Construction and building equipment producer Terex Corporation (TEX -0.92%) posted second-quarter earnings results Wednesday afternoon. And, just as management predicted, a rebound in its aerial work platform sales drove a profitability improvement even as total revenue fell. 

Overall results were above expectations, but a weakening operating environment led executives to lower their full-year guidance on both the top and bottom lines. Here's a look at how Terex performed relative to Wall Street's second-quarter estimates:

Revenue $1.8 billion $1.83 billion
Profit $0.73 per share $0.78 per share

*Expected average forecast of the 22 analysts who cover Terex's stock. Source: Yahoo! Finance and company financial filings.

Second-quarter results

A Terex crane. Source: Terex investor presentation.

Terex's aerial work platforms division was the only one that managed sales growth against either the prior-quarter or prior-year period. That division also logged a hefty profitability gain, jumping to a 15% operating margin from 9% a quarter ago. The materials processing division, meanwhile, contributed higher profits despite lower sales. Management expects both of these product lines to strengthen through the back half of this year.

However, the rest of Terex's business is facing stiff headwinds. Terex's crane sales are under pressure from competitor price cuts and weak overall demand. The market for cranes "remains challenging and we are not anticipating any near term improvements," CEO Ron DeFeo said in a press release. At the same time the construction unit is suffering from weak backhoe loader sales and a slowdown in overseas markets, particularly India and Germany.

Despite those struggles, Terex logged two important financial improvements in the second quarter. Operating margin rose to 8.1% of sales from 7.8% a year ago. And Terex generated $76 million in free cash flow this quarter, compared to just $3 million in the prior-year period.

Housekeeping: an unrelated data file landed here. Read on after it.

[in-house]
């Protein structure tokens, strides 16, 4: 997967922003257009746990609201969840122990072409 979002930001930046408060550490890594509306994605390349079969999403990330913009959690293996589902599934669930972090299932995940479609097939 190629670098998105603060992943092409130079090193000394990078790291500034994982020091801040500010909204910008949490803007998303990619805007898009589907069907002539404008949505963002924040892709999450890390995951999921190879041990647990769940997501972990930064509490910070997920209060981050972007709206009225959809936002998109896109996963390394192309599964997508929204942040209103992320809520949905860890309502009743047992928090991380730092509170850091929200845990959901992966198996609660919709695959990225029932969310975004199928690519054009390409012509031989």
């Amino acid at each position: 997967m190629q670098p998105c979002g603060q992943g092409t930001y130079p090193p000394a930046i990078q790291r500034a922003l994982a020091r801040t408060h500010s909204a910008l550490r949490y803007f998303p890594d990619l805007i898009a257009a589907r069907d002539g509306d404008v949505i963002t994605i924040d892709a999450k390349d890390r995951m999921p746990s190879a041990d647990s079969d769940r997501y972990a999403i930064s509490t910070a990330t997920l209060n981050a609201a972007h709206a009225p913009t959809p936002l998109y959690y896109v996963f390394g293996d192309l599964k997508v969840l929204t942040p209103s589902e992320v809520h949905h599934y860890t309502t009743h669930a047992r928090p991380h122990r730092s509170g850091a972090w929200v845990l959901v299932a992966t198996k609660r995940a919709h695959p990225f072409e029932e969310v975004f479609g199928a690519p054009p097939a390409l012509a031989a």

Terex's order backlog fell by 7% thanks to weakness in the materials processing and cranes segments. In addition, management has noticed stepped up pricing pressure from rivals and a shift in sales toward relatively less-profitable geographies: Terex's U.S. business shrank by 7% in the second quarter while Europe, Asia, and Latin America all booked slight gains.

Together, these headwinds convinced the company to lower its full-year outlook on both sales and profits. Defeo and his executive team now see earnings weighing in at $2 per share, down from the most recent $2.15-per-share target. The revenue estimate fell to $6.25 billion from $6.4 billion. "Although we had a solid second quarter performance, given where we are in the year and the challenging environment we are operating in, we now believe we will be in the low end of our previously announced earnings and revenue guidance for the full year 2015," he said.